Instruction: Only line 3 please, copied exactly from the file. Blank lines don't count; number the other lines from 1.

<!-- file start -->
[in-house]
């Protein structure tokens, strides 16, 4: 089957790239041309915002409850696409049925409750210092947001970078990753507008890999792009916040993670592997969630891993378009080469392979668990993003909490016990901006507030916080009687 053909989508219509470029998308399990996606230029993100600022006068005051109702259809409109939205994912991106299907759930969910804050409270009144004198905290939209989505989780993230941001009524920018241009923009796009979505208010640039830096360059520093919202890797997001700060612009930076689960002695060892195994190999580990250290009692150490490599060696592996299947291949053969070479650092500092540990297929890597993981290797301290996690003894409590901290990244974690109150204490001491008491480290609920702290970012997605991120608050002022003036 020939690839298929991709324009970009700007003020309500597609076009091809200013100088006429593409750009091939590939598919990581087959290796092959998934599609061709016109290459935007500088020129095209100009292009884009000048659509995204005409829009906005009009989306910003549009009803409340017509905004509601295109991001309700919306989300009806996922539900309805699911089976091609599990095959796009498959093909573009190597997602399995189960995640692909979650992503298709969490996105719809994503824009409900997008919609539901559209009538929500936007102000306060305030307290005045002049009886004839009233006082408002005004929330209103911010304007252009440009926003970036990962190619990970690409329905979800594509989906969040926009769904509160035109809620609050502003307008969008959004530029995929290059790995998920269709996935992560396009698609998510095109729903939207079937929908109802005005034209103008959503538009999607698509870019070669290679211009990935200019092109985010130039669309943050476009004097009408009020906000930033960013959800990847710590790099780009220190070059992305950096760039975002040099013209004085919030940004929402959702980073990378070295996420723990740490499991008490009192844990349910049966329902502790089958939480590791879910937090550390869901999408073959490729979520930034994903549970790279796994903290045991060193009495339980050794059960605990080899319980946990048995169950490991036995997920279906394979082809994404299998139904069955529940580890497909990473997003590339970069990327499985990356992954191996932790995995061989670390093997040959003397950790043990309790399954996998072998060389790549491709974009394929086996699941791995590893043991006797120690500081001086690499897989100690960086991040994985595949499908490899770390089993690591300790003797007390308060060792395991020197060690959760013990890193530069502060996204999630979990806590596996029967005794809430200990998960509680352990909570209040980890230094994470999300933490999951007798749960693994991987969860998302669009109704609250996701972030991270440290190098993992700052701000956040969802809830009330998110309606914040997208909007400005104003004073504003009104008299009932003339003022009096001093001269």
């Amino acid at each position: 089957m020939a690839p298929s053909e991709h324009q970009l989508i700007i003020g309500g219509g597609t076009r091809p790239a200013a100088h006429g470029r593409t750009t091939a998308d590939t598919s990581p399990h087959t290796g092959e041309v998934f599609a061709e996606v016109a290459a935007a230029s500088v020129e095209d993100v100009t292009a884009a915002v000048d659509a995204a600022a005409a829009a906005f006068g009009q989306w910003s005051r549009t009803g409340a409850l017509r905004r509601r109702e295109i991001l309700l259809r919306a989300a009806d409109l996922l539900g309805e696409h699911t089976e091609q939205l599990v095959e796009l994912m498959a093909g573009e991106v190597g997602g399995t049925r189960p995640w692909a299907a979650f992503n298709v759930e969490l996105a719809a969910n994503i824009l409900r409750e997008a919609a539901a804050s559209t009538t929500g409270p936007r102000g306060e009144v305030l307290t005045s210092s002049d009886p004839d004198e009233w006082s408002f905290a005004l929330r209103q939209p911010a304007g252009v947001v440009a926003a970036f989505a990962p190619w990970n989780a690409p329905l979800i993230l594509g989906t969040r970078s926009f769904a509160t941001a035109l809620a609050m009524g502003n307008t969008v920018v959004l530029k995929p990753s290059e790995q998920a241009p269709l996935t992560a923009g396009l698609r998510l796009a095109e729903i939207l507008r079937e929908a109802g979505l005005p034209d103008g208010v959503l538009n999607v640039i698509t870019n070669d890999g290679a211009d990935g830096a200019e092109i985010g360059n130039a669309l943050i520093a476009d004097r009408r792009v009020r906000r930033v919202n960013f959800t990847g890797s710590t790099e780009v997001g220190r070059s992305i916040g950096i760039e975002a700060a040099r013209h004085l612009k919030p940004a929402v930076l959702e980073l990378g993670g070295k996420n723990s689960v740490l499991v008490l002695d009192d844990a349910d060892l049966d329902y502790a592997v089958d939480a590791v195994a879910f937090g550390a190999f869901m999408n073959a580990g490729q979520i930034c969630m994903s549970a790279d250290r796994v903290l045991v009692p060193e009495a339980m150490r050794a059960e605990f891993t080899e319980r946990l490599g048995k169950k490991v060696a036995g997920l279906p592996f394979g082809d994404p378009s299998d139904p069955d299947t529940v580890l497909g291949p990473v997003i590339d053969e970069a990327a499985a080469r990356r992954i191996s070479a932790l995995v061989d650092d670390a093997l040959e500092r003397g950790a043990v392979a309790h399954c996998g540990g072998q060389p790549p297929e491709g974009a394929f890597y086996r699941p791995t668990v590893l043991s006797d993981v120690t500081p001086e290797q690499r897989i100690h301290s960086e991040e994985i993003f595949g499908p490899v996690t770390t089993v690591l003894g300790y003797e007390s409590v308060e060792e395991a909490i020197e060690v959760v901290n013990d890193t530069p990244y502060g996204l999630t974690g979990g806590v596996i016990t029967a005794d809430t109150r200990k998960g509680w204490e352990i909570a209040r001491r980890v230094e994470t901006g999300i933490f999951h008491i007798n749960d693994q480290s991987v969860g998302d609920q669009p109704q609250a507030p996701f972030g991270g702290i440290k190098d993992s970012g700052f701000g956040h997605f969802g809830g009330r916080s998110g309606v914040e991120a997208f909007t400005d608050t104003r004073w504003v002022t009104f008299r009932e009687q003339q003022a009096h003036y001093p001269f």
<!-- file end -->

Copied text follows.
């Amino acid at each position: 089957m020939a690839p298929s053909e991709h324009q970009l989508i700007i003020g309500g219509g597609t076009r091809p790239a200013a100088h006429g470029r593409t750009t091939a998308d590939t598919s990581p399990h087959t290796g092959e041309v998934f599609a061709e996606v016109a290459a935007a230029s500088v020129e095209d993100v100009t292009a884009a915002v000048d659509a995204a600022a005409a829009a906005f006068g009009q989306w910003s005051r549009t009803g409340a409850l017509r905004r509601r109702e295109i991001l309700l259809r919306a989300a009806d409109l996922l539900g309805e696409h699911t089976e091609q939205l599990v095959e796009l994912m498959a093909g573009e991106v190597g997602g399995t049925r189960p995640w692909a299907a979650f992503n298709v759930e969490l996105a719809a969910n994503i824009l409900r409750e997008a919609a539901a804050s559209t009538t929500g409270p936007r102000g306060e009144v305030l307290t005045s210092s002049d009886p004839d004198e009233w006082s408002f905290a005004l929330r209103q939209p911010a304007g252009v947001v440009a926003a970036f989505a990962p190619w990970n989780a690409p329905l979800i993230l594509g989906t969040r970078s926009f769904a509160t941001a035109l809620a609050m009524g502003n307008t969008v920018v959004l530029k995929p990753s290059e790995q998920a241009p269709l996935t992560a923009g396009l698609r998510l796009a095109e729903i939207l507008r079937e929908a109802g979505l005005p034209d103008g208010v959503l538009n999607v640039i698509t870019n070669d890999g290679a211009d990935g830096a200019e092109i985010g360059n130039a669309l943050i520093a476009d004097r009408r792009v009020r906000r930033v919202n960013f959800t990847g890797s710590t790099e780009v997001g220190r070059s992305i916040g950096i760039e975002a700060a040099r013209h004085l612009k919030p940004a929402v930076l959702e980073l990378g993670g070295k996420n723990s689960v740490l499991v008490l002695d009192d844990a349910d060892l049966d329902y502790a592997v089958d939480a590791v195994a879910f937090g550390a190999f869901m999408n073959a580990g490729q979520i930034c969630m994903s549970a790279d250290r796994v903290l045991v009692p060193e009495a339980m150490r050794a059960e605990f891993t080899e319980r946990l490599g048995k169950k490991v060696a036995g997920l279906p592996f394979g082809d994404p378009s299998d139904p069955d299947t529940v580890l497909g291949p990473v997003i590339d053969e970069a990327a499985a080469r990356r992954i191996s070479a932790l995995v061989d650092d670390a093997l040959e500092r003397g950790a043990v392979a309790h399954c996998g540990g072998q060389p790549p297929e491709g974009a394929f890597y086996r699941p791995t668990v590893l043991s006797d993981v120690t500081p001086e290797q690499r897989i100690h301290s960086e991040e994985i993003f595949g499908p490899v996690t770390t089993v690591l003894g300790y003797e007390s409590v308060e060792e395991a909490i020197e060690v959760v901290n013990d890193t530069p990244y502060g996204l999630t974690g979990g806590v596996i016990t029967a005794d809430t109150r200990k998960g509680w204490e352990i909570a209040r001491r980890v230094e994470t901006g999300i933490f999951h008491i007798n749960d693994q480290s991987v969860g998302d609920q669009p109704q609250a507030p996701f972030g991270g702290i440290k190098d993992s970012g700052f701000g956040h997605f969802g809830g009330r916080s998110g309606v914040e991120a997208f909007t400005d608050t104003r004073w504003v002022t009104f008299r009932e009687q003339q003022a009096h003036y001093p001269f």